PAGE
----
3. Because of the potential toxicity of mitoxantrone, it should be administered under the supervision of a physician experienced in the use of cytotoxic chemotherapeutic agents (Type A Recommendation). In addition, patients being treated with mitoxantrone should be monitored routinely for cardiac, liver, and kidney function abnormalities (Type A Recommendation).

2010 Update

Conclusions

While the Class III and IV evidence available provides conflicting estimates of both the frequency and severity of mitoxantrone (MX)-related cardiotoxicity, asymptomatic decreased systolic function occurs in approximately 12% of patients treated with MX, and congestive heart failure (CHF) occurs in approximately 0.4%. The literature on therapy-related acute leukemia (TRAL) in MX-treated patients with multiple sclerosis (MS) is also limited to Class III and IV evidence; however, the cumulative incidence appears to be ∼0.8%. Both TRAL and systolic dysfunction can occur at any time after initiation of MX, including early in the treatment course.

The evidence regarding toxicity suggests the risk of systolic dysfunction associated with the use of MX in patients with MS results in an number needed to harm (NNH) of 8, and the risk of TRAL with MX therapy results in an NNH of 123. This demonstrates that the risk of both cardiotoxicity and leukemia is likely higher than earlier estimates.

Clinical Context

Recommendations on MX use reflecting the potential for harm would require a risk-benefit analysis and are beyond the scope of an evidence-based guideline. In the absence of such an analysis, it is reasonable for clinicians to follow the recommendations outlined in the product monograph and include ejection fraction assessments before initiating treatment and administering each dose of MX and yearly after discontinuation of treatment. It is not known whether patients treated with MX with asymptomatic decreased left ventricular ejection fraction (LVEF) will experience long-term sequelae. The long-term sequelae of asymptomatic cardiotoxicity are not clear. It is reasonable for clinicians to monitor patients for TRAL after MX therapy with periodic complete blood cell counts, although the optimal timing of such monitoring is not known.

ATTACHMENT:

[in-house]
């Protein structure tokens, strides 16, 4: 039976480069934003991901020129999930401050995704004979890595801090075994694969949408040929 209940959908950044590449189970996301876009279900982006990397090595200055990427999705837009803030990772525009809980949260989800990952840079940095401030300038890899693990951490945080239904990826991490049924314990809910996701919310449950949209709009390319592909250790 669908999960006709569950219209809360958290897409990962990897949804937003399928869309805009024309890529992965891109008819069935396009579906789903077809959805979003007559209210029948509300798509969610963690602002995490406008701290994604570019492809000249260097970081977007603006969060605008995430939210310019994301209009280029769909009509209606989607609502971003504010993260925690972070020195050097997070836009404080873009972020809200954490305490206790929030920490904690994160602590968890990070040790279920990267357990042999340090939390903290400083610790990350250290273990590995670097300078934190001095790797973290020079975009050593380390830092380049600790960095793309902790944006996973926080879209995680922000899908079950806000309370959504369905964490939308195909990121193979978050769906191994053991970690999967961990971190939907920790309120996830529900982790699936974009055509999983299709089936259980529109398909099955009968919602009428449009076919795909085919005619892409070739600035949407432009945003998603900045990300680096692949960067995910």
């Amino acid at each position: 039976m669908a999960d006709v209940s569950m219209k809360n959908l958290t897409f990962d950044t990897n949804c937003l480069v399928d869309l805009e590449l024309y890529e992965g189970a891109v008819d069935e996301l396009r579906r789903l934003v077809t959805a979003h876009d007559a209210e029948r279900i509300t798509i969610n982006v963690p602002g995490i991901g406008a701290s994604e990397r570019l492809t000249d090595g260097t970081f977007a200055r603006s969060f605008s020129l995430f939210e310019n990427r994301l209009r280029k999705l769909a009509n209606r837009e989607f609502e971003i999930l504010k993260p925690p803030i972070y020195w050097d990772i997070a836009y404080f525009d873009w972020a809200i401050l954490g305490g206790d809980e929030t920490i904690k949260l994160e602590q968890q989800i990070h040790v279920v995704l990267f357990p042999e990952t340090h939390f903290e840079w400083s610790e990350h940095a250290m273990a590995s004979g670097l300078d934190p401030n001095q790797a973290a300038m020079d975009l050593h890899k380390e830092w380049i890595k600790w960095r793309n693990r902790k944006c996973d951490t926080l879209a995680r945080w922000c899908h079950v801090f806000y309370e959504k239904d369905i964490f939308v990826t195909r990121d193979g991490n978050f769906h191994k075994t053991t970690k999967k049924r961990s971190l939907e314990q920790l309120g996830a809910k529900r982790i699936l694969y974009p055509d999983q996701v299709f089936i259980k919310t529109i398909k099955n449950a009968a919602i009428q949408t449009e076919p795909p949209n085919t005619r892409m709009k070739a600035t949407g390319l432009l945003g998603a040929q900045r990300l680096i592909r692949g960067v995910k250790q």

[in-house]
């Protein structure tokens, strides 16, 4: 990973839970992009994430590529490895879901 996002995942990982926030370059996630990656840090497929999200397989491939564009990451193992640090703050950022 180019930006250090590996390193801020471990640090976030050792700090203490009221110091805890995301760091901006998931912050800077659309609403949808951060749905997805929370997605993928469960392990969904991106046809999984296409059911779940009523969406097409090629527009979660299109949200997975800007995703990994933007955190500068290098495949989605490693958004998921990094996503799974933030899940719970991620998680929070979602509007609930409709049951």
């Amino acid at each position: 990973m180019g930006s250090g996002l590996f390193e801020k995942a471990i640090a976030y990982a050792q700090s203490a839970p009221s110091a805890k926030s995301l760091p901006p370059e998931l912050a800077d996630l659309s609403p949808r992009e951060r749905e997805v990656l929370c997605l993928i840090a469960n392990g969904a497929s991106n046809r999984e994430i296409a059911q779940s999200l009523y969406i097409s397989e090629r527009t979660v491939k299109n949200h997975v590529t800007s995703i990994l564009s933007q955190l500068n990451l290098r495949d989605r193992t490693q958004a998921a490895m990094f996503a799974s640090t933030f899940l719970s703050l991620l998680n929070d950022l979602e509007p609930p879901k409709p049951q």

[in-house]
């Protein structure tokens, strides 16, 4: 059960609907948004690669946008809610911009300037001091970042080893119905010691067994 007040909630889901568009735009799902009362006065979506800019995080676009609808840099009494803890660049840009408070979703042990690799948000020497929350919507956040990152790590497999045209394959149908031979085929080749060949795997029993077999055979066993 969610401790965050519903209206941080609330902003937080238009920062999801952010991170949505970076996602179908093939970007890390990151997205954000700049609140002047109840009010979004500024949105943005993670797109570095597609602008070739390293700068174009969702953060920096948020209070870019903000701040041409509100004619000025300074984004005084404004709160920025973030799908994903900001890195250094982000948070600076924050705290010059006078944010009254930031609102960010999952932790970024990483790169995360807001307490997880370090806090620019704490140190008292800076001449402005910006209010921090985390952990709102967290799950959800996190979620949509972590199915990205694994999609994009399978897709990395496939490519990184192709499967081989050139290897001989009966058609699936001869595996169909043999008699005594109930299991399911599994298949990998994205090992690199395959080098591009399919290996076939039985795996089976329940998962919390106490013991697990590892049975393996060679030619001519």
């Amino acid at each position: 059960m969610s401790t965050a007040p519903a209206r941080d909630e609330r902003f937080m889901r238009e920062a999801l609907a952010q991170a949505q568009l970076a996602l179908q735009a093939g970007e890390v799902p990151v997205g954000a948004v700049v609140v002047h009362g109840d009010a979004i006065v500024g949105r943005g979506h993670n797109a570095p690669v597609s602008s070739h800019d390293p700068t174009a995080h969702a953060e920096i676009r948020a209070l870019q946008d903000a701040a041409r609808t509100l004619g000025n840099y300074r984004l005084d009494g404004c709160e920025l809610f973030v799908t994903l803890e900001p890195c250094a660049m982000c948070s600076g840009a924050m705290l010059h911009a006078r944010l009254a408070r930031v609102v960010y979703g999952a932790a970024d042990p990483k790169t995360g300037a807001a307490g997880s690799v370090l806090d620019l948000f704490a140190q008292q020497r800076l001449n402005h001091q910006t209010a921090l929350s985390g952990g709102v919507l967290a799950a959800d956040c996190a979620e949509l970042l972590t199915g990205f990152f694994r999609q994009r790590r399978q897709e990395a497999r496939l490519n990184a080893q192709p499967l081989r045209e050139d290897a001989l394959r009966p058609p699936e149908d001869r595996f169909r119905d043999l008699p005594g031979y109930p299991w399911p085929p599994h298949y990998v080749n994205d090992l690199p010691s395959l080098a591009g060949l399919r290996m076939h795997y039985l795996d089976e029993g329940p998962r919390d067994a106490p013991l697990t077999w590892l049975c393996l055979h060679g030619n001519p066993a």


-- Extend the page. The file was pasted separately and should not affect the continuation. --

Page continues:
Clinicians contemplating MX administration for an individual patient with MS must weigh the potential or benefit against the potential for harm given the ∼12% risk of systolic dysfunction and ∼0.8% risk of TRAL and the availability of alternative therapies with less severe toxicities (e.g., interferon-β and glatiramer acetate) for patients with relapsing-remitting multiple sclerosis [RRMS]).

Definitions:

American Academy of Neurology (AAN) Classification of Evidence for Therapeutic Articles

Class I: A randomized, controlled clinical trial of the intervention of interest with masked or objective outcome assessment, in a representative population. Relevant baseline characteristics are presented and substantially equivalent among treatment groups or there is appropriate statistical adjustment for differences. The following are also required:

  1. Concealed allocation
  2. Primary outcome(s) clearly defined
  3. Exclusion/inclusion criteria clearly defined
  4. Adequate accounting for drop-outs (with at least 80% of enrolled subjects completing the study) and cross-overs with numbers sufficiently low to have minimal potential for bias.
  5. For non inferiority or equivalence trials claiming to prove efficacy for one or both drugs, the following are also required*:
    1. The authors explicitly state the clinically meaningful difference to be excluded by defining the threshold for equivalence or non-inferiority.
    2. The standard treatment used in the study is substantially similar to that used in previous studies establishing efficacy of the standard treatment (e.g., for a drug, the mode of administration, dose and dosage adjustments are similar to those previously shown to be effective).
    3. The inclusion and exclusion criteria for patient selection and the outcomes of patients on the standard treatment are comparable to those of previous studies establishing efficacy of the standard treatment.
    4. The interpretation of the results of the study is based upon a per protocol analysis that takes into account dropouts or crossovers.